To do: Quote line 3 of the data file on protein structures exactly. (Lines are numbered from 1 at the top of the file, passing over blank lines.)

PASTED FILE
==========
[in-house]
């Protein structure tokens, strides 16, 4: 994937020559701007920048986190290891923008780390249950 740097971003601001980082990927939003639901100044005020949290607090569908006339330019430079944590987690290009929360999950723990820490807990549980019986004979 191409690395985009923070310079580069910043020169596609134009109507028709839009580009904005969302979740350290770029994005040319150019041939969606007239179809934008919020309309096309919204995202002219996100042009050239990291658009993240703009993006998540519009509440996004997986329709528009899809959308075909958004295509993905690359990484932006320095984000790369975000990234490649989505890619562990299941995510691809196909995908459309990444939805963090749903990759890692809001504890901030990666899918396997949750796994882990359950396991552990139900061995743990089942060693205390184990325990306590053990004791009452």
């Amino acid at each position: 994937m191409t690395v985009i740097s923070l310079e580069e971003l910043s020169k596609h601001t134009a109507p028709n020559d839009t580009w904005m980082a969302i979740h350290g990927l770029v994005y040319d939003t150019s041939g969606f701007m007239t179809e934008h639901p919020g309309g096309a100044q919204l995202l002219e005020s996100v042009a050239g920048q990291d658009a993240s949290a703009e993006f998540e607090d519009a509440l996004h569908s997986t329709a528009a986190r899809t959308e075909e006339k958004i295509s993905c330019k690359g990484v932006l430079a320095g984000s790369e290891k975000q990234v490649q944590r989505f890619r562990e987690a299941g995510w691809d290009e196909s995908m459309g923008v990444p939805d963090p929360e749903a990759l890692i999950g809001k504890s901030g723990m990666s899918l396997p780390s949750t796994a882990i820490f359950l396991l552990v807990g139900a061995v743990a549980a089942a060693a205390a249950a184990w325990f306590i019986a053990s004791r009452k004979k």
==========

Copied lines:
């Amino acid at each position: 994937m191409t690395v985009i740097s923070l310079e580069e971003l910043s020169k596609h601001t134009a109507p028709n020559d839009t580009w904005m980082a969302i979740h350290g990927l770029v994005y040319d939003t150019s041939g969606f701007m007239t179809e934008h639901p919020g309309g096309a100044q919204l995202l002219e005020s996100v042009a050239g920048q990291d658009a993240s949290a703009e993006f998540e607090d519009a509440l996004h569908s997986t329709a528009a986190r899809t959308e075909e006339k958004i295509s993905c330019k690359g990484v932006l430079a320095g984000s790369e290891k975000q990234v490649q944590r989505f890619r562990e987690a299941g995510w691809d290009e196909s995908m459309g923008v990444p939805d963090p929360e749903a990759l890692i999950g809001k504890s901030g723990m990666s899918l396997p780390s949750t796994a882990i820490f359950l396991l552990v807990g139900a061995v743990a549980a089942a060693a205390a249950a184990w325990f306590i019986a053990s004791r009452k004979k």